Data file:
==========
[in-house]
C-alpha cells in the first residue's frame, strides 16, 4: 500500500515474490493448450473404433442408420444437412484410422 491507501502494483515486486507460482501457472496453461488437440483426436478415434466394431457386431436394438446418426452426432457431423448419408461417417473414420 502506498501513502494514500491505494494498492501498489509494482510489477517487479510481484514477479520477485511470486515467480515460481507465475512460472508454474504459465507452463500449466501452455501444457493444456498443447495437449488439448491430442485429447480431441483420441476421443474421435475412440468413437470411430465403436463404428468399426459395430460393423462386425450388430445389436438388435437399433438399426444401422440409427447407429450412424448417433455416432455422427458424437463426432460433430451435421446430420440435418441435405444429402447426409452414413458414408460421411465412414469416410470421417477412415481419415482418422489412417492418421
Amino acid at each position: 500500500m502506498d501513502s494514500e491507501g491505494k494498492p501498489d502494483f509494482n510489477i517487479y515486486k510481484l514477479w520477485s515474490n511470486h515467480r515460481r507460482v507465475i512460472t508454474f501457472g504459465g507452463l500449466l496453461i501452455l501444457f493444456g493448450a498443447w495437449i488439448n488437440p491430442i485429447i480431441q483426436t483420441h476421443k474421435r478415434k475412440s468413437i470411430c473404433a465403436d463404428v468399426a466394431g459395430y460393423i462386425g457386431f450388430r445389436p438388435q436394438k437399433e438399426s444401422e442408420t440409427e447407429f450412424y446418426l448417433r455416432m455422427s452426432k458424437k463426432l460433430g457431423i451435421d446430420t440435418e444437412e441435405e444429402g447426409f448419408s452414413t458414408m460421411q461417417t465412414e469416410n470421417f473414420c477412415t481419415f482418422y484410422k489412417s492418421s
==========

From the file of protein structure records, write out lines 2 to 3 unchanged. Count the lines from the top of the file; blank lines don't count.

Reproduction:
C-alpha cells in the first residue's frame, strides 16, 4: 500500500515474490493448450473404433442408420444437412484410422 491507501502494483515486486507460482501457472496453461488437440483426436478415434466394431457386431436394438446418426452426432457431423448419408461417417473414420 502506498501513502494514500491505494494498492501498489509494482510489477517487479510481484514477479520477485511470486515467480515460481507465475512460472508454474504459465507452463500449466501452455501444457493444456498443447495437449488439448491430442485429447480431441483420441476421443474421435475412440468413437470411430465403436463404428468399426459395430460393423462386425450388430445389436438388435437399433438399426444401422440409427447407429450412424448417433455416432455422427458424437463426432460433430451435421446430420440435418441435405444429402447426409452414413458414408460421411465412414469416410470421417477412415481419415482418422489412417492418421
Amino acid at each position: 500500500m502506498d501513502s494514500e491507501g491505494k494498492p501498489d502494483f509494482n510489477i517487479y515486486k510481484l514477479w520477485s515474490n511470486h515467480r515460481r507460482v507465475i512460472t508454474f501457472g504459465g507452463l500449466l496453461i501452455l501444457f493444456g493448450a498443447w495437449i488439448n488437440p491430442i485429447i480431441q483426436t483420441h476421443k474421435r478415434k475412440s468413437i470411430c473404433a465403436d463404428v468399426a466394431g459395430y460393423i462386425g457386431f450388430r445389436p438388435q436394438k437399433e438399426s444401422e442408420t440409427e447407429f450412424y446418426l448417433r455416432m455422427s452426432k458424437k463426432l460433430g457431423i451435421d446430420t440435418e444437412e441435405e444429402g447426409f448419408s452414413t458414408m460421411q461417417t465412414e469416410n470421417f473414420c477412415t481419415f482418422y484410422k489412417s492418421s